The Reniala NGO works to rehabilitate lemurs from the illegal pet trade in southwest Madagascar.
Supporting lemur conservation through habitat protecting and captive lemur rehabilitation
The Reniala NGO aims to protect the forests of the Reniala reserve, rehabilitate lemurs from the bushmeat and pet trade at the Lemur Rescue Center, and develop alternative livelihood projects such as beekeeping.
What lemur species does the Reniala NGO protect?
The Reniala NGO protects several species of lemur through their activities, including ring-tailed lemurs (Lemur catta).
Through their work, the organization facilitates research programs on ring-tailed lemurs including researchers from the United States and from within Madagascar. Research projects include nocturnal lemur monitoring through camera traps as well as many projects examining lemur behavior, feeding, and health, as well as social science studies on the attitudes of local communities towards wildlife.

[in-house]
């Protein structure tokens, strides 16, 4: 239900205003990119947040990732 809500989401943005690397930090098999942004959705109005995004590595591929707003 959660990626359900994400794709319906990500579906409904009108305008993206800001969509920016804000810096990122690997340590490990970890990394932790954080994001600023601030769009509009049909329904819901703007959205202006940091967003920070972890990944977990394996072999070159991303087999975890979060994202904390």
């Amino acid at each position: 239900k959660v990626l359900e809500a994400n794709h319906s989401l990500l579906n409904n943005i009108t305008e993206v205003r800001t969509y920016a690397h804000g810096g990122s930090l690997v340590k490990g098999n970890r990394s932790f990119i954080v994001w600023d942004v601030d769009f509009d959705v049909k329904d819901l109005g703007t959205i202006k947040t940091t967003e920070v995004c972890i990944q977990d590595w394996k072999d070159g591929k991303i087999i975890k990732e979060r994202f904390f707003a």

How does the Reniala NGO protect habitat for lemur conservation?
The Reniala NGO manages a 6 km-squared protected area of dry spiny forest, located 29 km north of Toliara, a larger city in southwest Madagascar.
Helping lemurs in captivity
The Lemur Rescue Center (LRC) – which is one of the Reniala NGO’s projects – houses 25 individual ring-tailed lemurs (Lemur catta) which were confiscated as part of the illegal pet and bushmeat trades in Madagascar. This project aims to care for, rehabilitate, and eventually release these lemurs back into the wild. It is hoped that the lemurs will be reintroduced into the Reniala Reserve, which is a forest that is managed by the organization. In addition, the organization anticipates it will play a larger role in the rehabilitation and transport of lemurs across Madagascar in the next few years.
Rehabilitation and reintroduction of lemurs into the wild is not an easy process; the Reniala NGO is one of the few facilities in Madagascar that is authorized to undertake this work. Ring-tailed lemurs – like any other lemur species – are difficult to reintroduce into the wild. Therefore, animals that cannot be released – such as those that have lost the ability to forage for food – will be cared for at the center for the duration of their lives.
Given the scale of the pet and bushmeat trade in Madagascar, there are always more lemurs waiting to be rehabilitated than the facility can hold. Therefore, efforts are underway to increase the capacity of the Rescue Center over the next few years.